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Childhood Trauma, Adult Illness, and the Need for a Health Care Revolution

University of Toronto Press,

15 min read
8 take-aways
Audio & text

What's inside?

The healthcare system fails some of its most vulnerable patients, argue Dr. Robert Maunder and Dr. Jonathan Hunter, who call for a revolution in patient relations.

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  • Scientific
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Millions of adults suffer lasting impacts from childhood trauma, but the healthcare system will fail them without a revolution, urge Dr. Robert Maunder and Dr. Jonathan Hunter. They showcase Maunder’s (aka “Bob”) 20-years of experience treating “Isaac” — a patient who experienced extreme childhood adversity. Maunder and Hunter argue that Isaac’s all-too-common experiences of childhood abuse and his struggles to access care exemplify a healthcare system that must learn to address trauma-informed relationships. 


Childhood trauma disrupts the lives of millions of adults. It’s time for a revolution.

More than 60 million adults in the United States and roughly nine million in Canada experience such severe childhood trauma that it negatively affects them throughout adulthood. People tend to over-simplify narratives of childhood abuse, resorting to binary stories featuring victims and villains, bad parents and good parents and so on, yet the reality of abuse often features detailed nuance. Childhood trauma is one of society’s most pressing public health crises, and people must collaborate to find care solutions for the millions of children who suffer adversity and abuse.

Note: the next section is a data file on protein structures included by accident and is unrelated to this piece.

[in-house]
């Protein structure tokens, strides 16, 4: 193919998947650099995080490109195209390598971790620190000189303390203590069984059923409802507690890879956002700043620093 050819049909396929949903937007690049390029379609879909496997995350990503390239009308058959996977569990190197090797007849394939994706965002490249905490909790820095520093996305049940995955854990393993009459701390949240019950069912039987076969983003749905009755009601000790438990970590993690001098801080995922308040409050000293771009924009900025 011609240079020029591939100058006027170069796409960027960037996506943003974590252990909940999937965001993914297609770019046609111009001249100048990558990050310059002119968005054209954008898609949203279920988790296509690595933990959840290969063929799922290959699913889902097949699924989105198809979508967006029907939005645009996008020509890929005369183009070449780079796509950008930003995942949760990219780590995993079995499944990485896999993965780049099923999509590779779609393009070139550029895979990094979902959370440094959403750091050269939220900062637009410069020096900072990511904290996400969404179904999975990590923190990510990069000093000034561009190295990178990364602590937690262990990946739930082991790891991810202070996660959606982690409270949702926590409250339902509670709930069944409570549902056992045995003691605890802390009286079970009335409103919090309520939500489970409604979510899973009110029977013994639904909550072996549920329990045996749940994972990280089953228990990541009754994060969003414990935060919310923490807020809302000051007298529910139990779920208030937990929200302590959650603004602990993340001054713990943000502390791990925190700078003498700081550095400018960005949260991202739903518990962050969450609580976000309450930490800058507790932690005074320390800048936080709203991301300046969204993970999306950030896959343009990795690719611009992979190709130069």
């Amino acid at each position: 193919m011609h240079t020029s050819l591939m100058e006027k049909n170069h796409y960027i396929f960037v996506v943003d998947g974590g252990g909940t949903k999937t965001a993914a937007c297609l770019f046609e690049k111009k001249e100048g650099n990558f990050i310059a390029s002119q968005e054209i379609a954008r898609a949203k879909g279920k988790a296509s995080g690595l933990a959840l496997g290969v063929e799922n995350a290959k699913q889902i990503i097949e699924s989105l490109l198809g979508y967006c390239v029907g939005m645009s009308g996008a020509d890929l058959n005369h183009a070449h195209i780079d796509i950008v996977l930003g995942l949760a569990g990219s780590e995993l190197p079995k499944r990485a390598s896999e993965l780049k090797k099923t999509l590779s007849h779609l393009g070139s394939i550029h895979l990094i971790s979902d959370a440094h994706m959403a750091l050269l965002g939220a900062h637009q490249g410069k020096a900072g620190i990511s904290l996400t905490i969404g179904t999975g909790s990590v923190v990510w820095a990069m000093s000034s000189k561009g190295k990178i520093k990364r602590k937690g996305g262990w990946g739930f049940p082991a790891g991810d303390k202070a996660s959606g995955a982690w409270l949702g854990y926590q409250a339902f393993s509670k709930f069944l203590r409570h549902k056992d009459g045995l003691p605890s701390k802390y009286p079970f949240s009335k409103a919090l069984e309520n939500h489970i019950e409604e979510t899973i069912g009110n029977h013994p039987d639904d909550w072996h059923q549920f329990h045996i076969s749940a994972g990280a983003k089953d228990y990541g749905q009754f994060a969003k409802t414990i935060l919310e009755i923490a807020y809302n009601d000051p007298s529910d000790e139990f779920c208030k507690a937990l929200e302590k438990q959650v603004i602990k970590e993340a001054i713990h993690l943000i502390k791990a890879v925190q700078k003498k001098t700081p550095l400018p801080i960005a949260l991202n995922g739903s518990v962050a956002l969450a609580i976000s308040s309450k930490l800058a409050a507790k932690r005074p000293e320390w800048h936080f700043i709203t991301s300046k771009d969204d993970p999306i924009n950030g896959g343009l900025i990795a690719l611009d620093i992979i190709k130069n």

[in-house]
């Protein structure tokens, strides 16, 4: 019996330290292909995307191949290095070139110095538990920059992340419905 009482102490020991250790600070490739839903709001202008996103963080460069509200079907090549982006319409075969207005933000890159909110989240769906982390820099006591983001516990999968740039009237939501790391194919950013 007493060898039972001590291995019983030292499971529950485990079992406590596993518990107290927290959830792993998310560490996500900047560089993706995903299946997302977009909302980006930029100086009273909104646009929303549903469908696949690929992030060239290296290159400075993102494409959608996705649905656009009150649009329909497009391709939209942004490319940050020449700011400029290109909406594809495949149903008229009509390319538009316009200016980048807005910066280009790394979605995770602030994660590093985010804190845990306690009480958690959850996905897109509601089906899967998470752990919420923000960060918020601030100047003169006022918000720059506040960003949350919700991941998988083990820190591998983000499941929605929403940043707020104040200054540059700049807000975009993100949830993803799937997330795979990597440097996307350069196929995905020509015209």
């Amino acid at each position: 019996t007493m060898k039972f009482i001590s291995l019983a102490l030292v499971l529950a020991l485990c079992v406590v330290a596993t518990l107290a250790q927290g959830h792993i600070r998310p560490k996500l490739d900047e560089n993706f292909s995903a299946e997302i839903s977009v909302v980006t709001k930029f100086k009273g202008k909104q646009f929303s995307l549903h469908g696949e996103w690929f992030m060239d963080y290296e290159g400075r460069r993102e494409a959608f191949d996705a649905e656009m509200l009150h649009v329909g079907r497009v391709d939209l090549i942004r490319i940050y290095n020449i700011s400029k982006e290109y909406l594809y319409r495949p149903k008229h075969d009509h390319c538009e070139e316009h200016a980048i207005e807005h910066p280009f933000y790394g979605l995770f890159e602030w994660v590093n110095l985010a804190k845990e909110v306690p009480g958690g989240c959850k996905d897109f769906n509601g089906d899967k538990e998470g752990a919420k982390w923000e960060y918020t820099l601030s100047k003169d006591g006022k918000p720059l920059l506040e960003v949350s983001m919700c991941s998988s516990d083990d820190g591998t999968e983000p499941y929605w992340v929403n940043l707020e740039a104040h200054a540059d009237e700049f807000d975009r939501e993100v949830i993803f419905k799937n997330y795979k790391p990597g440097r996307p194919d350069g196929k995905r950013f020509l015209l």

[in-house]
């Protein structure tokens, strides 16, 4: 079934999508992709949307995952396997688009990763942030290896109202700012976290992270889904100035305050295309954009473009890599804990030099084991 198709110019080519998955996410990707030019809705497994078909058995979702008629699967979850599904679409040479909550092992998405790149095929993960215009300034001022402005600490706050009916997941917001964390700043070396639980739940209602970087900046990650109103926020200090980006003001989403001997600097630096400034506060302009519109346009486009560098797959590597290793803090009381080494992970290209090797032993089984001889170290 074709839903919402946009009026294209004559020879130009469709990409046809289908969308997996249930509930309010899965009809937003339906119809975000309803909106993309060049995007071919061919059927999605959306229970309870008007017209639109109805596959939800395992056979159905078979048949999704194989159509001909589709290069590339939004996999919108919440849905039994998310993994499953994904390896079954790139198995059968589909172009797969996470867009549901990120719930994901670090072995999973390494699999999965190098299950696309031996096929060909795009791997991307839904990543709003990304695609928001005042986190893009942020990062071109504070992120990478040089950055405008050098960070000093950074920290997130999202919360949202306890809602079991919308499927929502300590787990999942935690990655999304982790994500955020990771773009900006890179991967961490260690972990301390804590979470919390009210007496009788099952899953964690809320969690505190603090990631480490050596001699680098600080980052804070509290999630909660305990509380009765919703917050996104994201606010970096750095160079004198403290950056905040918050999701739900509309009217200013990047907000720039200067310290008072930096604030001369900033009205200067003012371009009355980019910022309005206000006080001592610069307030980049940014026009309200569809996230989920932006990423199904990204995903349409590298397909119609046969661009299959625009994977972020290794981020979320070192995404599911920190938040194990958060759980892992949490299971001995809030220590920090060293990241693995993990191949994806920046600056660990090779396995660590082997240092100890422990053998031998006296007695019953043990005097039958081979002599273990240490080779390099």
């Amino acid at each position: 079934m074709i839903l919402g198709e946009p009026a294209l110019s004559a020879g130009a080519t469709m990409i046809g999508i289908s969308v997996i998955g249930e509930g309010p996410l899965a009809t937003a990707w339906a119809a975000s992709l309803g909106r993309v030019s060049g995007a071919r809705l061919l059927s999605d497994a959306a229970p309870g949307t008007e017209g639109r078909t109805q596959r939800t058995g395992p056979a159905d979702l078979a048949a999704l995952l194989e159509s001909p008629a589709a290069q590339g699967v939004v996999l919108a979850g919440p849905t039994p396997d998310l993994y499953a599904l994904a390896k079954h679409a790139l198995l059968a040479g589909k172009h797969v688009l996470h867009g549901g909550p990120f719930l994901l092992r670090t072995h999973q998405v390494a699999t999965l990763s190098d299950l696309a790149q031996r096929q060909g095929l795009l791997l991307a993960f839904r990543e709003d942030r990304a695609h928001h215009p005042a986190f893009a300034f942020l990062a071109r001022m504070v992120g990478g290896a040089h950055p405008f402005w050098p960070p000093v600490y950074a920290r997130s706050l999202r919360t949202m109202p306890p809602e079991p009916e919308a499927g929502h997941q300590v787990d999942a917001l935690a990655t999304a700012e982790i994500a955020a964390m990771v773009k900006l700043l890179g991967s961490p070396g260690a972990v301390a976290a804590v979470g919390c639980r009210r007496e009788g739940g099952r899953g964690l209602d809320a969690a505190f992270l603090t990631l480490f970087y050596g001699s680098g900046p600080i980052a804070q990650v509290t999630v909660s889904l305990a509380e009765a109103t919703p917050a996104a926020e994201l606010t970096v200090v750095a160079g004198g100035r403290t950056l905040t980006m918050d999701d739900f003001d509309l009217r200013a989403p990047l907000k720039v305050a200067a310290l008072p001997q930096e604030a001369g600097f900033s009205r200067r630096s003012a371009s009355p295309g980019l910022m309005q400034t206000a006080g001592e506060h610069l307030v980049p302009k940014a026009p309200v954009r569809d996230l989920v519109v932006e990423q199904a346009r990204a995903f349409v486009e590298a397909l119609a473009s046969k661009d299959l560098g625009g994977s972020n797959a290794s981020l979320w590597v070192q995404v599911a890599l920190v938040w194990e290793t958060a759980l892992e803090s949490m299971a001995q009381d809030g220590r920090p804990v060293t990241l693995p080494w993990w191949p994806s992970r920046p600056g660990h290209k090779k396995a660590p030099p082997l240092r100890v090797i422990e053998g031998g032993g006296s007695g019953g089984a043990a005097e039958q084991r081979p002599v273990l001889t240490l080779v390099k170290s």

Dr. Vincent Felitti led the development of the Adverse Childhood Experiences (ACE) study to formalize a system of scoring the adversity children faced. As adults, people with higher ACE scores had more negative outcomes, which include an increased likelihood of giving birth as a teenager, suffering sexually transmitted infections, drinking excessively and smoking, and using compulsive eating as an emotional coping tool. People with higher ACE scores face...

About the Authors

Robert Maunder, MD teaches at the University of Toronto and serves as the head of research in Mount Sinai Hospital’s Department of Psychiatry. Jonathan Hunter, MD is head of the University’s Department of Psychiatry Consultation and Liaison Division.

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    R. R. 2 years ago
    Brilliant! Reading this book summary has helped to address some of my questions regarding the treatments of childhood related trauma in healthcare today. Thank you
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    F. H. 3 years ago

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